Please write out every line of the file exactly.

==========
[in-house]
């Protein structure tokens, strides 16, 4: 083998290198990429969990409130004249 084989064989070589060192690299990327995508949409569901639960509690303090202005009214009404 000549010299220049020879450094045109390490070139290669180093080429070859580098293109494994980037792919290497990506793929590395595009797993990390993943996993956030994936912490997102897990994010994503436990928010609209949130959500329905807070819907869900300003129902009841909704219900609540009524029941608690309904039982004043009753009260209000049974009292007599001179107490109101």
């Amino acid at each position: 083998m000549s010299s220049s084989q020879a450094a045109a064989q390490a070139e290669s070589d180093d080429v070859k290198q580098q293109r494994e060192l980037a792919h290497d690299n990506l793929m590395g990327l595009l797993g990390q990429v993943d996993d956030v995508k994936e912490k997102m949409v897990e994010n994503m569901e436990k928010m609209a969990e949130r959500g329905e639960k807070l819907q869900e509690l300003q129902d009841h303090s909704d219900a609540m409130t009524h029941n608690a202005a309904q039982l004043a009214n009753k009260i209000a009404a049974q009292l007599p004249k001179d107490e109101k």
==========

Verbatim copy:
[in-house]
């Protein structure tokens, strides 16, 4: 083998290198990429969990409130004249 084989064989070589060192690299990327995508949409569901639960509690303090202005009214009404 000549010299220049020879450094045109390490070139290669180093080429070859580098293109494994980037792919290497990506793929590395595009797993990390993943996993956030994936912490997102897990994010994503436990928010609209949130959500329905807070819907869900300003129902009841909704219900609540009524029941608690309904039982004043009753009260209000049974009292007599001179107490109101």
């Amino acid at each position: 083998m000549s010299s220049s084989q020879a450094a045109a064989q390490a070139e290669s070589d180093d080429v070859k290198q580098q293109r494994e060192l980037a792919h290497d690299n990506l793929m590395g990327l595009l797993g990390q990429v993943d996993d956030v995508k994936e912490k997102m949409v897990e994010n994503m569901e436990k928010m609209a969990e949130r959500g329905e639960k807070l819907q869900e509690l300003q129902d009841h303090s909704d219900a609540m409130t009524h029941n608690a202005a309904q039982l004043a009214n009753k009260i209000a009404a049974q009292l007599p004249k001179d107490e109101k």